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Vikings Behaving Reasonably

Nordic "Hóf" in Civic and Legal Rhetoric

129 pages
Amsterdam University Press

Rather than being the lawless barbarian society that history and popular culture have painted it, medieval Scandinavian culture was complex and nuanced. This book fundamentally challenges our stereotypes of the Vikings, and interrogates the use of a “rhetoric of reasonableness” (hóf) in medieval Nordic society to give voice to this hitherto silenced tradition.

Civic rhetoric relied heavily on hóf to keep community customs manageable. In small towns and villages without central bureaucracies, reasonableness became important to the peaceful functioning of civil society.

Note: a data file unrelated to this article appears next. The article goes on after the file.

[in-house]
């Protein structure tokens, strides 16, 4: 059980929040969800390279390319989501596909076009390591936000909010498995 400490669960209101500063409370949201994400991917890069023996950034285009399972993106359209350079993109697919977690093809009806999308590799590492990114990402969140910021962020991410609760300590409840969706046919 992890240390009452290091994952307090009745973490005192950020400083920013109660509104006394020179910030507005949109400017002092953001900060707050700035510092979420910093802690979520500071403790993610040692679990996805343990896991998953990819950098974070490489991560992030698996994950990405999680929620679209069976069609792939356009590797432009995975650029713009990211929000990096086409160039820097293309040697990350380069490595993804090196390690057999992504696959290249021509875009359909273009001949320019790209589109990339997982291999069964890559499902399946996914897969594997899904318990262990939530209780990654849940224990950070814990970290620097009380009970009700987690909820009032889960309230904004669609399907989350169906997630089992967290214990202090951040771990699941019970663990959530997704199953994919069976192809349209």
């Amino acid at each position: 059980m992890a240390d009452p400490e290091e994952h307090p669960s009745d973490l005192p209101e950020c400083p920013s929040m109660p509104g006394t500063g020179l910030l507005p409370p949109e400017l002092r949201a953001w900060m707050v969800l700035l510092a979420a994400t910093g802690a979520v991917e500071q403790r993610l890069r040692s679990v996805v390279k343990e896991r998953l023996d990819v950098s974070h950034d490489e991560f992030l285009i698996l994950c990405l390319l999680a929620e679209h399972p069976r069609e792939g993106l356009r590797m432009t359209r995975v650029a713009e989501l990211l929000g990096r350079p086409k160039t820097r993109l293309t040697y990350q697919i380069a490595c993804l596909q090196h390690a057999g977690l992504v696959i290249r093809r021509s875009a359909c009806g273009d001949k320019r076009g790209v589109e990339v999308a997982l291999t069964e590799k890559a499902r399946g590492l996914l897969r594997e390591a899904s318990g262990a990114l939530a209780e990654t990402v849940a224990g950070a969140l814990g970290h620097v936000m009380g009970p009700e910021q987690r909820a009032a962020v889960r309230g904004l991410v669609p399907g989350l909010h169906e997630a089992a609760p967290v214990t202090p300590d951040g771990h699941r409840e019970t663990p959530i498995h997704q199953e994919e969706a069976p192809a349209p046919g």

Legal rhetoric was also based on hóf. If civic actions became potentially violent, then the courts needed means of redress, and a way to maintain the peace in the locality. The Scandinavian tradition of court cases appears both in the early laws and in several sagas, allowing a picture of the rhetorical stance of hóf to emerge through Nordic legal processes.

Author Bio
Robert L. Lively ================ Robert L. Lively is a professor at Truckee Meadows Community College. He holds a PhD from Arizona State University in the History of Rhetoric. His interests include rhetoric in the Medieval North, literacy studies, and science fiction and fantasy in popular culture.